Original article

Scand J Work Environ Health 2010;36(5):366-372    pdf

doi:10.5271/sjweh.2914

Fitness, work, and leisure-time physical activity and ischaemic heart disease and all-cause mortality among men with pre-existing cardiovascular disease

by Holtermann A, Mortensen OS, Burr H, Søgaard K, Gyntelberg F, Suadicani P

Objective Our aim was to study the relative impact of physical fitness, physical demands at work, and physical activity during leisure time on ischaemic heart disease (IHD) and all-cause mortality among employed men with pre-existing cardiovascular disease (CVD).

Method We carried out a 30-year follow-up of the Copenhagen Male Study of 274 gainfully employed men, aged 40–59 years who had a history of CVD (ie, myocardial infarction, angina pectoris, and intermittent claudication). We estimated physical fitness [maximal oxygen consumption (VO2Max)] using the Åstrand cycling test and determined physical work demands and leisure-time physical activity using a self-reported questionnaire.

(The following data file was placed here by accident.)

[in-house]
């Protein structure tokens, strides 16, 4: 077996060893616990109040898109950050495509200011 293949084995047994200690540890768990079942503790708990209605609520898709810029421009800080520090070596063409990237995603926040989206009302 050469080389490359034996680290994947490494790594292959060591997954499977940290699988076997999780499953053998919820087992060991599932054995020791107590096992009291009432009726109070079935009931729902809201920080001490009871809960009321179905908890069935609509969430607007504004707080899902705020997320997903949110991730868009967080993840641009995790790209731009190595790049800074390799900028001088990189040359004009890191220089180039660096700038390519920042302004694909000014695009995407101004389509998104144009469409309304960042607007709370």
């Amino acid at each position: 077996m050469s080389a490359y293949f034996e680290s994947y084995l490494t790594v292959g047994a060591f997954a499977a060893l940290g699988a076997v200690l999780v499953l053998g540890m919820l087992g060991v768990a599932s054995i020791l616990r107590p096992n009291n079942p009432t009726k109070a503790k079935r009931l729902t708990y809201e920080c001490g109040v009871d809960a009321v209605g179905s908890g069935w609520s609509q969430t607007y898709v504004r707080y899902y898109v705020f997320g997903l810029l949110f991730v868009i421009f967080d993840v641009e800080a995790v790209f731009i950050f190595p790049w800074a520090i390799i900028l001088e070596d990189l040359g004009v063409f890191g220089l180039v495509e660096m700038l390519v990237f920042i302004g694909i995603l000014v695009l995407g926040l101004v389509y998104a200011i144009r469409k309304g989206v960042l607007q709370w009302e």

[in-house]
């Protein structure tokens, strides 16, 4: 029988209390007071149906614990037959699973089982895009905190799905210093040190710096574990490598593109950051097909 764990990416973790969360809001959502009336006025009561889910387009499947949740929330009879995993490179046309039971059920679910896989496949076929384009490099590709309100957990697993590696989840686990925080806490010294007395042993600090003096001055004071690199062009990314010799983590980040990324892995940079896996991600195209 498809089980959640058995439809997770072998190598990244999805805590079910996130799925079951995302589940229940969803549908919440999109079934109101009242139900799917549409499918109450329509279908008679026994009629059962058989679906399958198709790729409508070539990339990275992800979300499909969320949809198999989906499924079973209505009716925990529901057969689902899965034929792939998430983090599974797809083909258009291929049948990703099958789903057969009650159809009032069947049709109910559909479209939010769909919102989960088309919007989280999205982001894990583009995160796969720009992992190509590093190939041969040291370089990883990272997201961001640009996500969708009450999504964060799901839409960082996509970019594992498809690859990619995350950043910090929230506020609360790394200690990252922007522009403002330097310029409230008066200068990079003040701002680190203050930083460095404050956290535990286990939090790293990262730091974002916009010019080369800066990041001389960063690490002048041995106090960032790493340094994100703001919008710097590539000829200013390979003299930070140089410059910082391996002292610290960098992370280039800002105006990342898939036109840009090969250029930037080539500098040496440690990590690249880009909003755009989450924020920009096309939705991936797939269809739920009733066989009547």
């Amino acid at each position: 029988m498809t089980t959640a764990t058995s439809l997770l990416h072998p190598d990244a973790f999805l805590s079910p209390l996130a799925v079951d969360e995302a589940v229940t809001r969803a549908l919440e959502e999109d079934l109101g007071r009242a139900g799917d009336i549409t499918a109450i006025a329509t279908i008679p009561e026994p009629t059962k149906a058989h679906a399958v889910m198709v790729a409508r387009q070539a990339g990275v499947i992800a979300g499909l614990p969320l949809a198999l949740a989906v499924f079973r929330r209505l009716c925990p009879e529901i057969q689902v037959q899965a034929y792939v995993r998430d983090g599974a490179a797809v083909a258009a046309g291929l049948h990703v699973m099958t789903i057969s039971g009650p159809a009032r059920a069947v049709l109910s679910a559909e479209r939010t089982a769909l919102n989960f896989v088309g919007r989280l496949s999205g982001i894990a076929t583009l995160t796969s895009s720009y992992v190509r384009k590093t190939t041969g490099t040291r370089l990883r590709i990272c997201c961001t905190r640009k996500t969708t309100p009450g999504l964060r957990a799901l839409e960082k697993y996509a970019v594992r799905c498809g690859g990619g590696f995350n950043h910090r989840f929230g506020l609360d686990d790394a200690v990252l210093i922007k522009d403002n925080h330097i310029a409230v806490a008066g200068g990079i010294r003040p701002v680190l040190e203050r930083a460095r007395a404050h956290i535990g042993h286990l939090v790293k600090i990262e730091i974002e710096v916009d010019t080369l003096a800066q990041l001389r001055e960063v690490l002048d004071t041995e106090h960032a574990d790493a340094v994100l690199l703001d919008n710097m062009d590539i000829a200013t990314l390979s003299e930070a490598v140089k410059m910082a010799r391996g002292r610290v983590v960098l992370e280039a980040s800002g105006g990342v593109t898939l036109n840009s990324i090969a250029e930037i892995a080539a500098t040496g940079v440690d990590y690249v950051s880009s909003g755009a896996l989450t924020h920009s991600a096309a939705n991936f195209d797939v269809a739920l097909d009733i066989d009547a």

Results Among 274 men with a history of CVD, 93 men died from IHD. Using male employees with a history of CVD and a low level of fitness as the reference group, our Cox analyses – adjusted for age, blood pressure, smoking, alcohol consumption, body mass index, diabetes, hypertension, physical work demands, leisure-time physical activity, and social class – showed a substantially reduced risk for IHD mortality among employees who were intermediately fit [VO2Max range 25–36; hazard ratio (HR) 0.54, 95% confidence interval (95% CI) CI 0.32–0.93] and highly fit (VO2Max range 37–50; HR 0.28, 95% CI 0.12–0.66). We found a positive, but statistically non-significant association between physical demands at work and all-cause mortality.

Conclusion Among gainfully employed men with pre-existing CVD, a high physical fitness was associated with a substantially reduced risk for IHD and all-cause mortality.

This article refers to the following texts of the Journal: 2010;36(5):357-365  2009;35(6):466-474  2007;33(6):405-424